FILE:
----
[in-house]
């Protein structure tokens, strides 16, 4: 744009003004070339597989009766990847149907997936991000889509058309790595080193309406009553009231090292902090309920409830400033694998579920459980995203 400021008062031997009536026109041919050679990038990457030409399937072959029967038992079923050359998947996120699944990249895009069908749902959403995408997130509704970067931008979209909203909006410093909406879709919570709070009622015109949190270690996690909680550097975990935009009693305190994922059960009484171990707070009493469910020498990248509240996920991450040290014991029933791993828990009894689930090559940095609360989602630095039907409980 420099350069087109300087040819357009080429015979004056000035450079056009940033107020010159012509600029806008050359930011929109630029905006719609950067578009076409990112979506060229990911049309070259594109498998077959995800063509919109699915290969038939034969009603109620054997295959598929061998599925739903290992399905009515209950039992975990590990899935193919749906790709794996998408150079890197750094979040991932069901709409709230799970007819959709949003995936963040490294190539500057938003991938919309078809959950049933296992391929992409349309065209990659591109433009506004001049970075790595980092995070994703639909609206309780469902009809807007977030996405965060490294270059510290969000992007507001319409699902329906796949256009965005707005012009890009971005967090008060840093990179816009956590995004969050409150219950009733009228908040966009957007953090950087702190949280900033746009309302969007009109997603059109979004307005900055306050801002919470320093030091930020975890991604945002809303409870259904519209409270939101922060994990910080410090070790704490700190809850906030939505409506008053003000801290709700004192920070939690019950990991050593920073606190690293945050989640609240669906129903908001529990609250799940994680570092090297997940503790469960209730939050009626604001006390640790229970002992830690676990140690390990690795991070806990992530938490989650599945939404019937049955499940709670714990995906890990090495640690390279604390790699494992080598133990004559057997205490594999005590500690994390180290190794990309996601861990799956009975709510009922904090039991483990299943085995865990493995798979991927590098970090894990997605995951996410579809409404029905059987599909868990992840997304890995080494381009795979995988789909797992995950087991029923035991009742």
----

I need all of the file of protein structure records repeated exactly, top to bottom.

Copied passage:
[in-house]
């Protein structure tokens, strides 16, 4: 744009003004070339597989009766990847149907997936991000889509058309790595080193309406009553009231090292902090309920409830400033694998579920459980995203 400021008062031997009536026109041919050679990038990457030409399937072959029967038992079923050359998947996120699944990249895009069908749902959403995408997130509704970067931008979209909203909006410093909406879709919570709070009622015109949190270690996690909680550097975990935009009693305190994922059960009484171990707070009493469910020498990248509240996920991450040290014991029933791993828990009894689930090559940095609360989602630095039907409980 420099350069087109300087040819357009080429015979004056000035450079056009940033107020010159012509600029806008050359930011929109630029905006719609950067578009076409990112979506060229990911049309070259594109498998077959995800063509919109699915290969038939034969009603109620054997295959598929061998599925739903290992399905009515209950039992975990590990899935193919749906790709794996998408150079890197750094979040991932069901709409709230799970007819959709949003995936963040490294190539500057938003991938919309078809959950049933296992391929992409349309065209990659591109433009506004001049970075790595980092995070994703639909609206309780469902009809807007977030996405965060490294270059510290969000992007507001319409699902329906796949256009965005707005012009890009971005967090008060840093990179816009956590995004969050409150219950009733009228908040966009957007953090950087702190949280900033746009309302969007009109997603059109979004307005900055306050801002919470320093030091930020975890991604945002809303409870259904519209409270939101922060994990910080410090070790704490700190809850906030939505409506008053003000801290709700004192920070939690019950990991050593920073606190690293945050989640609240669906129903908001529990609250799940994680570092090297997940503790469960209730939050009626604001006390640790229970002992830690676990140690390990690795991070806990992530938490989650599945939404019937049955499940709670714990995906890990090495640690390279604390790699494992080598133990004559057997205490594999005590500690994390180290190794990309996601861990799956009975709510009922904090039991483990299943085995865990493995798979991927590098970090894990997605995951996410579809409404029905059987599909868990992840997304890995080494381009795979995988789909797992995950087991029923035991009742």